Jobs: MS4 Patient Accounting Expert, Compatibility Test Engineer, Cerner CCL Programmer, Training Consultant.

If you’re going to HIMSS, take a look at our Must-See Vendors List (which, entirely coincidentally, are HIStalk sponsors). If they’re cool enough to sponsor some anonymous blog, they’re worth a look.

I was always curious about McKesson Paragon, a highly regarded small hospital system that escaped what looked like sure sunset death years ago. We interviewed Paragon’s GM on HIStech Report. Products like that will be essential if we’re ever going to move the needle on small hospital EMR adoption (and since there are so many of them, to move the EMR needle in general).


I appreciate the support of new HIStalk Platinum Sponsor Virtelligence, a premier IT consulting firm offering solution advisory and IT consulting services to all types of healthcare organizations (which have given them a 95% repeat business rate). The company has won awards for being a great place to work (consultants average 15 years’ experience) and is listed in the 2008 Healthcare Informatics Top 100. Their "Why Virtelligence?" section of the Web site summarizes nicely: "Delivery-based contracts, low rates, fixed prices and pay on the results." Why not drop by at Booth # 2373 at HIMSS and check them out? 

I’m going to be running around in the cold Saturday and onward to tell you what’s going on at HIMSS. I’ll give you a scoop on the cool and the ugly booths, who’s getting traffic and who’s not, the certain acquisition rumors floating around, and whatever else catches my eye (and ear) as a non-profit hospital peon being ignored by the high-powered, self-absorbed suits. I’m your Everyman on the scene. Happy and safe travels to all.

HERtalk by Inga

From Dick Vitale: "Re: NCAA basketball pool. Is the basketball pool going to get a mention in HERtalk?" I’m blaming the pre-HIMSS rush for my failure to recognize one of our sponsors for inviting Mr. H and me to participate in their company basketball pool. My failure to mention these fun folks has nothing to do with the fact that for the second year in a row I am a loser. Dick, however, does point out that I am in the running for the Consistency Award because my total points/correct points are almost identical to last year (i.e., I am a consistent loser). Rather than hand over the pool winnings to the lucky winner, our gambling friends are giving 50% of the pot to a local charity for needy families. Nice.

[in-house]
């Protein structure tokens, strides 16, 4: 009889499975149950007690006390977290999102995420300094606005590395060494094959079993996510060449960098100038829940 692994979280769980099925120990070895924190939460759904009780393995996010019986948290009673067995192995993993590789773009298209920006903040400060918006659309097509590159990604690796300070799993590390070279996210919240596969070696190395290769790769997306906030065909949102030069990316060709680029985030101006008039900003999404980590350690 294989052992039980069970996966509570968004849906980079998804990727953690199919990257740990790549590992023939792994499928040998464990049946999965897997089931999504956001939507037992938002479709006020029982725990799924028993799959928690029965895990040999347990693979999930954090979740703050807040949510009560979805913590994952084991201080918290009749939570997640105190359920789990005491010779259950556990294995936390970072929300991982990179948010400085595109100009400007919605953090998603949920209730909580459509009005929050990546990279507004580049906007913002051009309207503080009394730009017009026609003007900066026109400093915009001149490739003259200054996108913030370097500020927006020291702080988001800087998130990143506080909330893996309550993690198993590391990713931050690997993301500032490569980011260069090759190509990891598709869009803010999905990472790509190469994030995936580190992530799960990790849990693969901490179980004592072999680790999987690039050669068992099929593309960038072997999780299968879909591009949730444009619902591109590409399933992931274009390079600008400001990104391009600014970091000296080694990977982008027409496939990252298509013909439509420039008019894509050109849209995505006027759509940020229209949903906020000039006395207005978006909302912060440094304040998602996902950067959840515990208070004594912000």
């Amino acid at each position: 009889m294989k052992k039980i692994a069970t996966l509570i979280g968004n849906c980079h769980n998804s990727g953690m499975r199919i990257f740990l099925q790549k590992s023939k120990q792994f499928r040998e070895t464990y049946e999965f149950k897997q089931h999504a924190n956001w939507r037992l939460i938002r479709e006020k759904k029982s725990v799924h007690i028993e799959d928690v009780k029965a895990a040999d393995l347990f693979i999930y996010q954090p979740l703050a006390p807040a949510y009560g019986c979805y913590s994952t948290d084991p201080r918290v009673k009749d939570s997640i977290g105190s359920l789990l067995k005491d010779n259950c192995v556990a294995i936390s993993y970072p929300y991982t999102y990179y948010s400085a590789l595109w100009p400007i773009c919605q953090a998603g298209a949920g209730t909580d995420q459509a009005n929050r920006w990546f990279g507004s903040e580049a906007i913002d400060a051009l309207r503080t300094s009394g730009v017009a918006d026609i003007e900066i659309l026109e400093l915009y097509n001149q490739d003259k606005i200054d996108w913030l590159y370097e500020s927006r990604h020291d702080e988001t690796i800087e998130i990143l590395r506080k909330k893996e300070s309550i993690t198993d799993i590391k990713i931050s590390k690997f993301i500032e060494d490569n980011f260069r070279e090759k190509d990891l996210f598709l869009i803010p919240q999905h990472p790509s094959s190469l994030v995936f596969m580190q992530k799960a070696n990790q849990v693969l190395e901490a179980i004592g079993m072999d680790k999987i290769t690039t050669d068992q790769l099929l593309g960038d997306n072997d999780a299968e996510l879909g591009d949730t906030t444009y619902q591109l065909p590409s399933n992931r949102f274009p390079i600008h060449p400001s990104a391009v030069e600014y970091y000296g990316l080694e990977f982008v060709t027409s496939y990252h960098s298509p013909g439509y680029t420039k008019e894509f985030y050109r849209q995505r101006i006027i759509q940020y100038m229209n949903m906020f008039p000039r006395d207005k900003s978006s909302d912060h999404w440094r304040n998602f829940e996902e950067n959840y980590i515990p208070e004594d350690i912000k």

From Dutch Treat: "Re: downing Heinekens. If you want something fun to cover while at HIMSS, there is a contingent of about 200 Dutch HIS and vendor people traveling over together for the conference. This is a fun group. I know a bunch of them. They are staying at the Hyatt and have already begun calling it ‘Holland town’ where they say they are having nightly cocktail receptions." "Fun" and "nightly cocktails". Intriguing. And with a name like Inga, I am sure that some of them might be fourth cousins or something.

Insight Health Services enters a seven-year agreement with Perot Systems to provide revenue cycle outsourcing, IT outsourcing, and other practice management tools for Insight’s free-standing imaging center facilities.

Like Mr. H, I was disappointed by the MyHIMSS09 calendar program. If only it would have had a nice, concise print option. I have now put all my picks onto one nice sheet of paper. I have a pretty nice balance between educational sessions, exhibits, and food and drink opportunities.

Hospital Rahway (NJ) is the third hospital in the Robert Wood John Health System to adopt Eclipsys Sunrise Acute Care.